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Barry O’Connor

Died: May 2, 2010

Denis Tippo remembers:

Big Barry and I were teammates on the freshman and varsity lacrosse teams (four years). His 6’5’ presence was formidable to opponents. Not fast of foot, Barry made up for it by intelligent play and aggressive poking-checking as a defenseman.

Staying at his parent’s home on Long Island, Barry and I had some fun weekends in the Big Apple. His keen wit and playful questioning made our urban excursions all the more interesting and memorable.

Timothy Bradford remembers:
In the fall of 1962 Barry and I passed in the stairwell of Welch Hall. As I walked to my room above, our first exchange was a terse, flippant comment from him. So with a wisecrack, a 50-year friendship was born.

At six feet, four, he was “Big Barry,” “the Bear,” or just “Bar.” At barely five eight, I was “Little Mac,” or later “Mouse,” so we were called the Mutt and Jeff of the Yale campus. We imitated Bill Bradley on the basketball court and mimicked James Bond at the bar; we made squash a contact sport, and for relaxation, we listened to Barry’s favorite Mahler symphonies.

After Yale we traveled through Europe and later journeyed to Africa together, the first of almost 30 wildlife trips Barry took over the years. This was no organized tour. We traveled alone in a Volkswagen minibus with a map, our cameras, and some film. We pursued the big game, searched for mountain gorillas, and hiked to the hotel amid the lions when our car broke down.

So what do I remember about Barry through those times together? Most of all, he made me think, and he made me laugh. His questions were provocative, insightful, unfiltered, sometimes blunt; his humor was concise, sharp, and sometimes crude. No vague generality on my part passed without a challenge or a counterpoint, and none of my idiosyncrasies escaped without a comment.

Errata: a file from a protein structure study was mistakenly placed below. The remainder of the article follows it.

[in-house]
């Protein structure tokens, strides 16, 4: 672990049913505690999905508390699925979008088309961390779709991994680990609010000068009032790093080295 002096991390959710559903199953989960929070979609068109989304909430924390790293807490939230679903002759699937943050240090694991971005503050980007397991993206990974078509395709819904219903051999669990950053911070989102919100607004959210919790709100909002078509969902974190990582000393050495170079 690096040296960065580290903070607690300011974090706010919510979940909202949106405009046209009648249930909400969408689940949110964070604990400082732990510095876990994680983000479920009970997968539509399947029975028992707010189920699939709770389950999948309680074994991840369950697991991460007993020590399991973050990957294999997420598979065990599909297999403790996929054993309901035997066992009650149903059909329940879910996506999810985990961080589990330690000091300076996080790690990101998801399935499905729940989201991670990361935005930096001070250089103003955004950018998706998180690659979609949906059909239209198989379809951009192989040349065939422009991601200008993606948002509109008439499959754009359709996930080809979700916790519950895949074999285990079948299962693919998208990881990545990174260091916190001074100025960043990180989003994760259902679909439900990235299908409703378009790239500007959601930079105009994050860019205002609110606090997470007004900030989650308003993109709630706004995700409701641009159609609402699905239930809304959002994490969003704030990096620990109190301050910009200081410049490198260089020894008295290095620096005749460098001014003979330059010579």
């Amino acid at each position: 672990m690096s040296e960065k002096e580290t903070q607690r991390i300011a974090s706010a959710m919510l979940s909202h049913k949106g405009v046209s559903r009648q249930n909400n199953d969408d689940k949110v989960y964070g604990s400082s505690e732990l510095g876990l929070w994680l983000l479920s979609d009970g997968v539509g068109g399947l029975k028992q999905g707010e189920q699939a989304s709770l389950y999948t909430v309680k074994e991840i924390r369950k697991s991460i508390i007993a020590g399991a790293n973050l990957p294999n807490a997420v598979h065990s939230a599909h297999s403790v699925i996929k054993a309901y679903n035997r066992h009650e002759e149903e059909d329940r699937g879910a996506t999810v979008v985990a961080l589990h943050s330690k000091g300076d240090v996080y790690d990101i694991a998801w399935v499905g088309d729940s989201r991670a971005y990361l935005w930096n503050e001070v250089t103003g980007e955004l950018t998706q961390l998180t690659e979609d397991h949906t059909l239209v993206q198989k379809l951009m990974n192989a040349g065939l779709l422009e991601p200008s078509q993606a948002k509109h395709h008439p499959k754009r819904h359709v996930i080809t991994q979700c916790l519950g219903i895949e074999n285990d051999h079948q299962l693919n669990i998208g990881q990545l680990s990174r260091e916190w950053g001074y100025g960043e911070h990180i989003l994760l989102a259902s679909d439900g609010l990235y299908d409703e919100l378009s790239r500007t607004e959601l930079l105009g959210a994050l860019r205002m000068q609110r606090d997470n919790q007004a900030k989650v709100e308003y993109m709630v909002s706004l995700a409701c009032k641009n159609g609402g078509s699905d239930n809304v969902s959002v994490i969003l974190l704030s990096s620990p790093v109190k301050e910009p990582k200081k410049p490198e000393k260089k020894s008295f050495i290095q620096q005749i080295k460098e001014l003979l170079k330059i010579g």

Often Barry, the lawyer, interrogated me, the defendant; and I loved it. Even later when Barry’s health was declining, we debated the condition of the world, and I laughed at his quick wit, his probing comments, his irreverence.

The memorial for Barry was just right, a celebratory cocktail reception, not a somber church affair. Noticeable was the range of people there — his brothers, of course, but also high school friends, Yale classmates, business associates, especially, those whom he had mentored, his neighbors, and his fishing buddies. Even now, those same people exchange email remembrances — the cursing when his fishing boat ran aground, his “unique alcoholic gifts” at holiday time, and the airport metal detectors announcing his multiple replacement joints.

I’ll conclude with a note of forgiveness. At Yale, Barry put my bike in a tree, and thus I was late for class. So to make amends, I say, “Barry, I forgive you.” More importantly, I say, “Barry, I’ll never forget you.”